Breast cancer risk after Hodgkin lymphoma
A second cancer is a cancer that develops because of previous cancer treatment. Cancer treatments can sometimes lead to future health problems because they damage healthy cells. This is very distressing if it happens. Some people are at risk of a second cancer after treatment for Hodgkin lymphoma.
The usual treatment for early stage Hodgkin lymphoma in the chest is chemotherapy followed by radiotherapy. We now know that women who've had radiotherapy to the chest for Hodgkin's lymphoma at a young age have an increased risk of breast cancer.
- If they were treated in childhood, between 1 in 7 and 1 in 3 women will get breast cancer at some point in the 25 years after their treatment
- If they were treated in their 20s, between 1 in 7 and 1 in 4 women will get breast cancer at some point in the 25 years after their treatment
For women in general, about 1 in 50 will get breast cancer by the age of 50. So you can see that the risk for people treated for Hodgkin lymphoma is quite a bit higher. The individual risk for any woman will depend on the following factors.
- Her age when she was treated
- The total dose of radiotherapy she had
- The amount of time that has gone by
- Her age now
Researchers and doctors are carrying out research studies. They want to find out whether some women with very early Hodgkin's disease in the chest need radiotherapy or whether having chemotherapy on its own is enough treatment.
Because of the increased breast cancer risk, at the end of 2003 the Department of Health arranged for radiotherapy centres to contact all women treated under the age of 35 for Hodgkin lymphoma since 1962. Each woman should have received a letter inviting her to go for a consultation with a specialist. At this appointment they would discuss her individual breast cancer risk.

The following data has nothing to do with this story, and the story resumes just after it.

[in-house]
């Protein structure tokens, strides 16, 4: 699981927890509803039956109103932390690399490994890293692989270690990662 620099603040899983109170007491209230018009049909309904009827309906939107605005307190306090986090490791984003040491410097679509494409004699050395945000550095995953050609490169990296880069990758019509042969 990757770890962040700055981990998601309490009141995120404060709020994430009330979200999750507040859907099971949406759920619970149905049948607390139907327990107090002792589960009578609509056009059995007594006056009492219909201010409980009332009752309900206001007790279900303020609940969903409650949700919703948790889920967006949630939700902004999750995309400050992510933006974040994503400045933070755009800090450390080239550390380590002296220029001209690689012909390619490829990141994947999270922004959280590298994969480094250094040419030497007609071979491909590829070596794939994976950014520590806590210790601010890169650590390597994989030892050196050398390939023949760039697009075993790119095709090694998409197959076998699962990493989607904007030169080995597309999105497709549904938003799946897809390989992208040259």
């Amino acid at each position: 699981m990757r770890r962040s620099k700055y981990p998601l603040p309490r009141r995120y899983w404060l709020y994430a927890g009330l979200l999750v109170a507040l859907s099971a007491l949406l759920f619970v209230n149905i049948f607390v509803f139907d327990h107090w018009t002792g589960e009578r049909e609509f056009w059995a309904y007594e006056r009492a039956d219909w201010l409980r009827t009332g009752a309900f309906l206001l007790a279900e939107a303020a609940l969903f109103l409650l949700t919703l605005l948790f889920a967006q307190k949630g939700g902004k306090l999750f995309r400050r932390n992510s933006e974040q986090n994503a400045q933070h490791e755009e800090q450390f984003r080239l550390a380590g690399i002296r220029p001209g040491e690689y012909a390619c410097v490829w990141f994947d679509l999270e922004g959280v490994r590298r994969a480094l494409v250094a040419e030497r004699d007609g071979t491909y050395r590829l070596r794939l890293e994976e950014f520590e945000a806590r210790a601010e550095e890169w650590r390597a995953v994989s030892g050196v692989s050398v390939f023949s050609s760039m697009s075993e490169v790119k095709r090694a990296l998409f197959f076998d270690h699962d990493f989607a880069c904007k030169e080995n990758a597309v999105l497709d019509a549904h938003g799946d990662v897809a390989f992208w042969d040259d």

If you are a woman who had Hodgkin lymphoma treatment in the past, you should have received a letter from your treatment centre by the end of January 2004. If you are worried, or can't remember or don't know where you were treated, you can see your own GP. There will be a record of this in your medical notes.
The radiotherapy centres are not contacting men who had treatment for Hodgkin lymphoma at a young age because they only have a very slightly increased risk of breast cancer. As breast cancer in men is so rare anyway, this slightly increased risk will affect very, very few men.
Finally, it's important for your own peace of mind to know that the increased breast cancer risk has not happened because anything went wrong with your treatment. Treatment for Hodgkin lymphoma is so successful and people are living so long after their treatment that they become more at risk from the long term effects of radiation. But second cancers are usually found early when they can be successfully treated.
Treatments are always improving and doctors now give more focused radiotherapy than in the past. So if you had treatment recently, the risk of breast cancer is likely to be lower than for people who had treatment years ago.
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